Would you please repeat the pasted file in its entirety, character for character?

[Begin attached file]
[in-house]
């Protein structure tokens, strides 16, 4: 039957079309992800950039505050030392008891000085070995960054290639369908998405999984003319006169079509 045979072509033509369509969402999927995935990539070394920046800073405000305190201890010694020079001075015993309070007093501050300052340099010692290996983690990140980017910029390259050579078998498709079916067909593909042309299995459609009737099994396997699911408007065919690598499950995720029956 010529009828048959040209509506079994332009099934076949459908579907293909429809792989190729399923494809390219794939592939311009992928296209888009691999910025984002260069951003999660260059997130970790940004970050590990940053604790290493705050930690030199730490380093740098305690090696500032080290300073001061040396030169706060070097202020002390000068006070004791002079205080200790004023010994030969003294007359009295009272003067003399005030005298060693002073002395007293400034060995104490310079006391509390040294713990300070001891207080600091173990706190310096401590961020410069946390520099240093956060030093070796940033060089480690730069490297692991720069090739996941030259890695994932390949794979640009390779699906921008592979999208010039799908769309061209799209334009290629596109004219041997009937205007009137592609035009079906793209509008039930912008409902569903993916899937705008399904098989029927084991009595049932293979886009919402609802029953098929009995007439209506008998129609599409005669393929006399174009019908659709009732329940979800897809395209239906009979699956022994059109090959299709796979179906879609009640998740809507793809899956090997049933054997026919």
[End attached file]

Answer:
[in-house]
């Protein structure tokens, strides 16, 4: 039957079309992800950039505050030392008891000085070995960054290639369908998405999984003319006169079509 045979072509033509369509969402999927995935990539070394920046800073405000305190201890010694020079001075015993309070007093501050300052340099010692290996983690990140980017910029390259050579078998498709079916067909593909042309299995459609009737099994396997699911408007065919690598499950995720029956 010529009828048959040209509506079994332009099934076949459908579907293909429809792989190729399923494809390219794939592939311009992928296209888009691999910025984002260069951003999660260059997130970790940004970050590990940053604790290493705050930690030199730490380093740098305690090696500032080290300073001061040396030169706060070097202020002390000068006070004791002079205080200790004023010994030969003294007359009295009272003067003399005030005298060693002073002395007293400034060995104490310079006391509390040294713990300070001891207080600091173990706190310096401590961020410069946390520099240093956060030093070796940033060089480690730069490297692991720069090739996941030259890695994932390949794979640009390779699906921008592979999208010039799908769309061209799209334009290629596109004219041997009937205007009137592609035009079906793209509008039930912008409902569903993916899937705008399904098989029927084991009595049932293979886009919402609802029953098929009995007439209506008998129609599409005669393929006399174009019908659709009732329940979800897809395209239906009979699956022994059109090959299709796979179906879609009640998740809507793809899956090997049933054997026919």